Few studies have documented the extent of alcoholism and drug abuse among homeless women; estimates range from 16% to 26%.[52,53] Substance abuse may be a self-medicating response to trauma. Without the appropriate background information and treatment, the addiction cycle is apt to repeat itself until the patient has successfully been treated for both her substance abuse and her trauma.

Unique aspects of homelessness that affect health include the dependency on shelters for basic needs, the chaos and unpredictability of services, the outdoor exposure, and the constant threats to one's safety. Shelter services for such basic needs as food and clothing require long waits in lines. Most homeless persons walk to their destinations. Consequently, peripheral vascular disease, corns, calluses, blisters, and lower extremity joint disorders are common. Shoes given out at the shelters may not be the correct size and frequently fall apart. Prolonged exposure to wet footwear causes trench foot.[47] Patients with peripheral neuropathies from alcoholism or diabetes run the greatest risk of complications from lower extremity vascular compromise. Crowded dormitory-style housing leads to increased cases of tuberculosis, respiratory and skin infections. Hypothermia, frostbite, and severe sunburn are common consequences of an outdoor lifestyle.

It is difficult to achieve wellness when life is so fragmented by the sheer struggle for survival, when there is limited understanding, limited access to benefits and physical or mental disability. Add to this a lack of appropriate healthcare facilities and personnel trained to work with homeless persons. It is difficult for women without homes to access prenatal care if they are asked to move often, if they fear state intervention, or if their shelter placement is distant from familiar medical care. Drug-addicted women may ignore the obstetrician to avoid having their urine screened for drugs and risk losing their babies to state care. Women who are pregnant because of rape may avoid the obstetrician while they face more pressing emotional challenges.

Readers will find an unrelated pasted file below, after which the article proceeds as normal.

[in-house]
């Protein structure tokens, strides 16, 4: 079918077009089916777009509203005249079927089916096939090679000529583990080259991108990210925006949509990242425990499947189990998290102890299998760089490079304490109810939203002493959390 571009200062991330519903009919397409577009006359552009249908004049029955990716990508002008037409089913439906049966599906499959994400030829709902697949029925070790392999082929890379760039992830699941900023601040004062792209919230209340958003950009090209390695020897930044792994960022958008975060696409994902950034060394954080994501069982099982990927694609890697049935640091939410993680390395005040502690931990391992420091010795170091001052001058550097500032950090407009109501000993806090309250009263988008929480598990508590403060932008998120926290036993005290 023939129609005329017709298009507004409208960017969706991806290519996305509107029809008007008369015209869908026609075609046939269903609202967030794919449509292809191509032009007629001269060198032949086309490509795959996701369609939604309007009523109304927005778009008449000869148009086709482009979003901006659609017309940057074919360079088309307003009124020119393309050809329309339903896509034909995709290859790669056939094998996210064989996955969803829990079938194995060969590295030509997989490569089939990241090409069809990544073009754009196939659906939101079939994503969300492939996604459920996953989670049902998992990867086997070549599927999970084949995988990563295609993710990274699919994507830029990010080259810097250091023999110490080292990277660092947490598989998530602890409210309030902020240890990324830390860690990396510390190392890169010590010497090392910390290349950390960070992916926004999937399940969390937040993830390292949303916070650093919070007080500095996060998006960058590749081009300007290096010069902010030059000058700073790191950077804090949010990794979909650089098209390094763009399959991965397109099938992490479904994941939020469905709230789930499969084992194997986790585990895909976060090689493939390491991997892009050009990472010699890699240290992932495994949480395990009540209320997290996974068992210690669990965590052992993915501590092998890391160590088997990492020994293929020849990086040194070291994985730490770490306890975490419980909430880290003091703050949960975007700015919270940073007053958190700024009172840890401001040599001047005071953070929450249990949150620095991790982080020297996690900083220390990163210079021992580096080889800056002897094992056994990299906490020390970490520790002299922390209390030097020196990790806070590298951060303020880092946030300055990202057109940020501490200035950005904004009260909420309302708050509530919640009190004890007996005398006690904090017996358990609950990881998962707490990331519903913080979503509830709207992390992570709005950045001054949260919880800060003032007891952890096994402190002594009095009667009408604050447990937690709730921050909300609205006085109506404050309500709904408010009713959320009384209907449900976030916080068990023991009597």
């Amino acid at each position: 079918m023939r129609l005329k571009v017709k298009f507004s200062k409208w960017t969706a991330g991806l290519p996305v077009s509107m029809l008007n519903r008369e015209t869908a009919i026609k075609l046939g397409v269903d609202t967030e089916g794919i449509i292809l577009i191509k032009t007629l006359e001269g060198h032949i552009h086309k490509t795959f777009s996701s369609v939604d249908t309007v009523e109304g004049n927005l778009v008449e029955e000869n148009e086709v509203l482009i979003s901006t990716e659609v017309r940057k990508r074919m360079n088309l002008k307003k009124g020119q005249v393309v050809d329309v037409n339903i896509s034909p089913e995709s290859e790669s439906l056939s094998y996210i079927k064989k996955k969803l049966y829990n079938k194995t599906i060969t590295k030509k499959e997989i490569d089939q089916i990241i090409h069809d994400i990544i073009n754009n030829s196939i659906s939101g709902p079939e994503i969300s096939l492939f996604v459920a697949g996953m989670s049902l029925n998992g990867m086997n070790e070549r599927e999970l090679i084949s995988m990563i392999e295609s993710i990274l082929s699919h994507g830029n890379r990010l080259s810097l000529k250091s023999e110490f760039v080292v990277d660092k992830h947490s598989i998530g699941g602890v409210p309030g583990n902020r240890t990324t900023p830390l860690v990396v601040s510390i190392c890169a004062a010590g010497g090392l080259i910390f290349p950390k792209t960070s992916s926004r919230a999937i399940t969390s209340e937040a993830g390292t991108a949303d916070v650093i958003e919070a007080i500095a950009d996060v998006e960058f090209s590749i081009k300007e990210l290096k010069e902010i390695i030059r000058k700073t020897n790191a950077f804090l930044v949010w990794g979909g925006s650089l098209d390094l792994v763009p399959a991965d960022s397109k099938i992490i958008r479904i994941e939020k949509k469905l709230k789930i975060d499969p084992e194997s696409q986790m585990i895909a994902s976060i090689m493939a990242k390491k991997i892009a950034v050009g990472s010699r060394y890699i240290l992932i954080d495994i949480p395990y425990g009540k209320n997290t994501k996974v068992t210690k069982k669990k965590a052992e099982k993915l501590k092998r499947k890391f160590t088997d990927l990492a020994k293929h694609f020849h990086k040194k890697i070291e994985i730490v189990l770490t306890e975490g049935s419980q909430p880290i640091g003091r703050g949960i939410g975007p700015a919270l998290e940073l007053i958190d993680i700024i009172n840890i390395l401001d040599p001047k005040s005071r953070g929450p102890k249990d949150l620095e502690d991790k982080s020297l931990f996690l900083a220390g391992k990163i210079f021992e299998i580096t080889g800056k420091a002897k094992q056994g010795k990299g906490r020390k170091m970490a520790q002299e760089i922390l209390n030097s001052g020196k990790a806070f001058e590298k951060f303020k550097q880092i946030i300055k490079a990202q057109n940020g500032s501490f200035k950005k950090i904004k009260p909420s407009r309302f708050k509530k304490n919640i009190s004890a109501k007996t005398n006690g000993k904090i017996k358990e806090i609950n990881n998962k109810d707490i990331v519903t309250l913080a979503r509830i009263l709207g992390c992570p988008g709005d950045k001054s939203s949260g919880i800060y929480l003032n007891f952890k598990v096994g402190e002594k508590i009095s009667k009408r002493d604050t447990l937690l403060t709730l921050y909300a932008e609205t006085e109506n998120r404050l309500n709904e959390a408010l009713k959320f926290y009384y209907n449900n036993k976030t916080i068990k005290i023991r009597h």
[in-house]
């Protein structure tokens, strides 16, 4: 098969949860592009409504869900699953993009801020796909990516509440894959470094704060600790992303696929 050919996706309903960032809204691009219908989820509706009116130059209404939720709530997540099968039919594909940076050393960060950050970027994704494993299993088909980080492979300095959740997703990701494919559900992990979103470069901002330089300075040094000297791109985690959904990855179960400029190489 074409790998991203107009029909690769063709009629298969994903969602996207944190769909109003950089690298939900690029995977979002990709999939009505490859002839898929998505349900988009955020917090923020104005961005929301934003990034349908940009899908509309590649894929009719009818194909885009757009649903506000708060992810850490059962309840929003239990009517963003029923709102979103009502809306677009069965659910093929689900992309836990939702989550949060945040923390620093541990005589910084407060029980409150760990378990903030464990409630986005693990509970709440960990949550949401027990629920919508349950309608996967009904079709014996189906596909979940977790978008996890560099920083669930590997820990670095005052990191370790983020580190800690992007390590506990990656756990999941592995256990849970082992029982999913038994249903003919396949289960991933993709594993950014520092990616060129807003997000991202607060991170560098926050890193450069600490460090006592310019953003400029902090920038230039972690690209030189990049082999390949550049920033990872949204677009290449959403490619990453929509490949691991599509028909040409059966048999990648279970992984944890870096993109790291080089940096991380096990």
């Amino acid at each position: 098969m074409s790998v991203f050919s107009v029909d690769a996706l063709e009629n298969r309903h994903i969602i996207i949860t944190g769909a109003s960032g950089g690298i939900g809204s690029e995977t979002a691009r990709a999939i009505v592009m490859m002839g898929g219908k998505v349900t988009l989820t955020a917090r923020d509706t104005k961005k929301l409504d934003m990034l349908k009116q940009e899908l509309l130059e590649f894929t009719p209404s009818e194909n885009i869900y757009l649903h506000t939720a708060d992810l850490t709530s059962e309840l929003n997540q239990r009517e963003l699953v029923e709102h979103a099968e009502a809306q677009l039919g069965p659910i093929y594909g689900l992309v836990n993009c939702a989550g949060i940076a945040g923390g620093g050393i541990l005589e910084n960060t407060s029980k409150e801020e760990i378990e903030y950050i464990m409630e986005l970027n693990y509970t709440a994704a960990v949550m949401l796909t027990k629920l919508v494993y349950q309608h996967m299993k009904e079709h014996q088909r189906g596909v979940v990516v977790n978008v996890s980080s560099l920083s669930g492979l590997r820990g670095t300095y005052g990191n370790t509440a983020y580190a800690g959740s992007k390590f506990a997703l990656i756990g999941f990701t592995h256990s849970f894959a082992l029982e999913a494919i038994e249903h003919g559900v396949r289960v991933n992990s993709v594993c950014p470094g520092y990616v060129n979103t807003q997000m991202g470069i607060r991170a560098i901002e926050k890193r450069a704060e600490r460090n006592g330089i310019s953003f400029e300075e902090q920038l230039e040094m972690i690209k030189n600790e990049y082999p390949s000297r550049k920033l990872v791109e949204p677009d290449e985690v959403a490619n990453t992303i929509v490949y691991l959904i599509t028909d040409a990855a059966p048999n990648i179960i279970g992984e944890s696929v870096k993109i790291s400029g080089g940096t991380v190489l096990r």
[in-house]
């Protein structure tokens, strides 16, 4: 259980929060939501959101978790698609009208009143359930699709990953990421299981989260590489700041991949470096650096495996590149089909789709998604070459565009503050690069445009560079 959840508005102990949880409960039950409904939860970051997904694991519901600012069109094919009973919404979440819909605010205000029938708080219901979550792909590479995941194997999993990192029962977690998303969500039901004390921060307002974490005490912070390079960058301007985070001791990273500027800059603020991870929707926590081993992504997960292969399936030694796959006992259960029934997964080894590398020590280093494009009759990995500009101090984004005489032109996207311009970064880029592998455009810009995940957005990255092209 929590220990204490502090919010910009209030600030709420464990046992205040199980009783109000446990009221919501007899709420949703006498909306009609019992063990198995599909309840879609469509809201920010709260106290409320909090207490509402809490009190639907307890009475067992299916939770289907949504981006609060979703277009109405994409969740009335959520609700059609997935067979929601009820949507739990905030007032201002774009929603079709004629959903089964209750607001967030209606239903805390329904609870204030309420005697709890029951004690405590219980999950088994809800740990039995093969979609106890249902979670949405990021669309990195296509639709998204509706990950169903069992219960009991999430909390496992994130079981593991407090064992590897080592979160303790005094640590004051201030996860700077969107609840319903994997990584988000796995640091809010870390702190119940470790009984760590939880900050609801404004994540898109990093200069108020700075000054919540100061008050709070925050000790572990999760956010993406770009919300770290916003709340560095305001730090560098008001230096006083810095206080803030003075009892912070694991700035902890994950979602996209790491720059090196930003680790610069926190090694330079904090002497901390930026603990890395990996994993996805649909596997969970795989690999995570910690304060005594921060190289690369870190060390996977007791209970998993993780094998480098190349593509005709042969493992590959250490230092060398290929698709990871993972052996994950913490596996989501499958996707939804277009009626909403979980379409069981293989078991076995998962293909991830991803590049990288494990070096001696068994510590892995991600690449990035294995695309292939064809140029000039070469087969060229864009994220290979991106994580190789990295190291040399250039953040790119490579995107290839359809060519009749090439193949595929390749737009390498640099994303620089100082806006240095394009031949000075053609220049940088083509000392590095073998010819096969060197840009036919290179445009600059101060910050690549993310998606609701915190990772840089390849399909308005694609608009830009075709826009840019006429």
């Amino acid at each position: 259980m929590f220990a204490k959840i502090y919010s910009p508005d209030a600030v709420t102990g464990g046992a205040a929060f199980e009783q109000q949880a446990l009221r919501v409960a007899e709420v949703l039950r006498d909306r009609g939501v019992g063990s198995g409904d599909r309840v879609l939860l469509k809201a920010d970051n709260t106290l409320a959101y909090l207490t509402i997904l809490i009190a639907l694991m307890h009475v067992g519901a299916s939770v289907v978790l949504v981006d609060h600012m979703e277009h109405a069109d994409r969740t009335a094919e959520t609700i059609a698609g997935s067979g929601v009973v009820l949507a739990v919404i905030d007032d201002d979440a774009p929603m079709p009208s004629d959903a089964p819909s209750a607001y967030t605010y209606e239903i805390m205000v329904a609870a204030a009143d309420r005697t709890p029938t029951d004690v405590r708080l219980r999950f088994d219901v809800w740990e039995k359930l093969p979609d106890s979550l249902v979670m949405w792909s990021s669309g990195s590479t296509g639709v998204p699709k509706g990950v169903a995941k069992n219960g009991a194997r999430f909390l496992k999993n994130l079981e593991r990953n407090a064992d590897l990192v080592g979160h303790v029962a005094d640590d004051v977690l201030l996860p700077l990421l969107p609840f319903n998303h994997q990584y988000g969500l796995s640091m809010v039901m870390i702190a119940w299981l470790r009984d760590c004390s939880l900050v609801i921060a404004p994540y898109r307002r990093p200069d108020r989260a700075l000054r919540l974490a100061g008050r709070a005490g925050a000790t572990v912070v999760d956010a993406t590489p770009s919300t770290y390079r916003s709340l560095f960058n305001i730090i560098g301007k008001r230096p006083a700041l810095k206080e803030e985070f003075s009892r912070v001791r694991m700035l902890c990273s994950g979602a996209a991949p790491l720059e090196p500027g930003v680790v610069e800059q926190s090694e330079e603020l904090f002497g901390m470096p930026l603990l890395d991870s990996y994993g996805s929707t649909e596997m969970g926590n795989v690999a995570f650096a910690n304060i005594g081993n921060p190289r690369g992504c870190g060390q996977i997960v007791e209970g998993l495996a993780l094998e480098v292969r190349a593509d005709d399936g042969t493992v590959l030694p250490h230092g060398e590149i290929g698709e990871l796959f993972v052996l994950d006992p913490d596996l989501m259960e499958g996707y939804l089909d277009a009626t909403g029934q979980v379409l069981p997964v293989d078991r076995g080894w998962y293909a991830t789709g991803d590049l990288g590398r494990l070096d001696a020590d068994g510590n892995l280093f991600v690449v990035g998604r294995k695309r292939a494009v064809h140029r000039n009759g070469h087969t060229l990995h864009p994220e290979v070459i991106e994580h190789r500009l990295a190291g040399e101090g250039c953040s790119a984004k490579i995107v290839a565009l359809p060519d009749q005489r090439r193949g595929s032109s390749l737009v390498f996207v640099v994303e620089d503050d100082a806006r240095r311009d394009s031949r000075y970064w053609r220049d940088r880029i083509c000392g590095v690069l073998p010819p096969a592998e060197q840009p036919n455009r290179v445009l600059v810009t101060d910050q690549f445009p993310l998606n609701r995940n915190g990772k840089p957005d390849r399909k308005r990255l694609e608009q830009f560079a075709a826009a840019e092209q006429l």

For many women without homes, life is one of constant fear. In one retrospective chart review of 17,000 homeless adults in Boston, the principal causes of death of women aged 18-24 and 25-44 included homicide.[54] The risk of physical or sexual assault on the streets is very high. There may be no safe place to go to, no door to lock one's self behind. One must be constantly vigilant. Women may align themselves with inappropriate partners in order to feel temporarily safe. Women who have fled domestic violence may limit their medical care to avoid exposure or identification. Repeated, unpredictable physical and sexual trauma threaten emotional stability. Because the threats cannot be eliminated until the individuals are housed, safe, and economically stable, posttraumatic sequelae can persist unresolved for years. Symptoms such as irritability, hypervigilance, hyperarousal, emotional lability, helplessness, insomnia, depression, irrationality, constriction, denial, intrusive thoughts, and personality disorders are all part of the spectrum of complex posttraumatic symptoms.[20]